Baron grew up in Asbury Park, a beach town in New Jersey where he drove an ice cream truck and worked as a lifeguard to help pay for college. His parents wanted him to be a doctor, but he didn't get into medical school. In any case, he caught the investment bug at a young age. Baron recalls investing $1,000 of gift money from his bar mitzvah in Monmouth County National Bank, a local bank that was soon taken over. "All of a sudden, my $1,000 became worth $1,700," he says. "I said, 'Wow, there's nothing to this.' I was always interested in the stock market."
After working as a security analyst on Wall Street through the 1970s, he founded Baron Capital in 1982 with $100,000 in capital. For much of the first decade, he mainly managed private partnerships before launching mutual funds in 1987.
From 1992, when the firm managed $150 million, Baron calculates that his funds have generated more than $44 billion in realized and unrealized gains. Fund offerings have expanded to include foreign stocks, healthcare and real estate, but always with the same growth focus.
"We only do one of kind of investing," says Martinson, "and we do it well."
Patience in the Stock Market Pays Off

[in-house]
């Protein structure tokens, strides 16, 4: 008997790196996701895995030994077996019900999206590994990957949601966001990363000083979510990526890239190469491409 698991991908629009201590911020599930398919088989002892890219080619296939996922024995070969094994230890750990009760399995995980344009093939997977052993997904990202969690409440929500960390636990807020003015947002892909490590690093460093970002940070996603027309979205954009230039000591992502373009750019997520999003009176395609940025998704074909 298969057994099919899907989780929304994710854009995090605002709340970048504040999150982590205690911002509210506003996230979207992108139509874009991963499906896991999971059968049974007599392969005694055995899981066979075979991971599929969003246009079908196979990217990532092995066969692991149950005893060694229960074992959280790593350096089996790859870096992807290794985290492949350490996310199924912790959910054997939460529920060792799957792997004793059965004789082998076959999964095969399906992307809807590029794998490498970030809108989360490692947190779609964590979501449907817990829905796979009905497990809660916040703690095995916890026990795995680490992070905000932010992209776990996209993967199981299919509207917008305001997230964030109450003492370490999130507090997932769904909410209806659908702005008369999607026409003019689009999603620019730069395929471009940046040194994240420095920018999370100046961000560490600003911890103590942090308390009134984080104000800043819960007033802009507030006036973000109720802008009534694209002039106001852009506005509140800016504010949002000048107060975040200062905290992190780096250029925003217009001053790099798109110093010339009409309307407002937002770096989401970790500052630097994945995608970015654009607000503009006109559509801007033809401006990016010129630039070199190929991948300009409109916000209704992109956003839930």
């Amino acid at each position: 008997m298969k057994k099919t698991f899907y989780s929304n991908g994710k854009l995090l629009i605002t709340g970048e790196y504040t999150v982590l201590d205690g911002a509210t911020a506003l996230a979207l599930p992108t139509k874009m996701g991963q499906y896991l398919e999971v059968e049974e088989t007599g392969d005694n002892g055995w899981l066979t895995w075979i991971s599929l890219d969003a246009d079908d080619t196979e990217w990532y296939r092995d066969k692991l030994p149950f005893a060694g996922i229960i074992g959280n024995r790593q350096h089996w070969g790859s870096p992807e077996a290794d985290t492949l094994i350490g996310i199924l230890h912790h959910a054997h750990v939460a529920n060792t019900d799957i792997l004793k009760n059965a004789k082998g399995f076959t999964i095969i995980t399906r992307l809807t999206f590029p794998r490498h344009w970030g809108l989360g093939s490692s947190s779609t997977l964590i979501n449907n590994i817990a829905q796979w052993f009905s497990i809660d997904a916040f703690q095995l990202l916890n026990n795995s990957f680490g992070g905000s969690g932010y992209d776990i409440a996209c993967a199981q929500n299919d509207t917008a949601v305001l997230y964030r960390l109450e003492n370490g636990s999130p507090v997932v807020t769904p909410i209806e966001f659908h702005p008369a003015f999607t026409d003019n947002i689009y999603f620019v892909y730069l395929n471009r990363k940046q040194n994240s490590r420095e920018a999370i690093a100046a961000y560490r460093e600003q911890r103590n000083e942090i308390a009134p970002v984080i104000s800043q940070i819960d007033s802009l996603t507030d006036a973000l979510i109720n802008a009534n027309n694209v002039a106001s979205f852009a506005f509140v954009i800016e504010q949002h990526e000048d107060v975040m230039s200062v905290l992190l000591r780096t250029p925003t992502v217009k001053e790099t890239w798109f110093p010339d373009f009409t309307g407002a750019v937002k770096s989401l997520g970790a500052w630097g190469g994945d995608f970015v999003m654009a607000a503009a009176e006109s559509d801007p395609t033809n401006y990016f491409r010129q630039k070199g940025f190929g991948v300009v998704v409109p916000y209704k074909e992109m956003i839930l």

One distinguishing feature of Baron Capital is its unusually long-term approach to investing. For example, Baron has held stock in Charles Schwab (SCHW (opens in new tab)) since 1992, Choice Hotels (CHH (opens in new tab)) since 1996 and Vail Resorts (MTN (opens in new tab)) since 1997. The average holding period for a stock is six to seven years, compared with less than a year for the fund industry, says Michael Baron, who comanages Baron Partners with Dad.
The approach resembles that of the private-equity industry, where investors expect to hold shares in private enterprises for five or more years when investing. Michael recalls that as he was growing up, whenever his father discussed investing, "It was not what stock was up or down, but about businesses, what made them special."
"A lot of investors say they're long term, but then they sell in a bad market," says Michael Lippert, who manages Baron Opportunity (BIOPX (opens in new tab)). "The pool of investors focused on what a company will earn in five years is much smaller than on what it'll earn next quarter or year," says Andrew Peck, co-chief investment officer (with Cliff Greenberg) and a portfolio manager who joined the firm in 1998. "If you focus on the short term, it's easier to fall into the trap of preoccupation with stock movements rather than the fundamentals of a business."
Baron only invests in businesses that it believes can double in market value in five to six years, which implies compounded growth of 15% per year.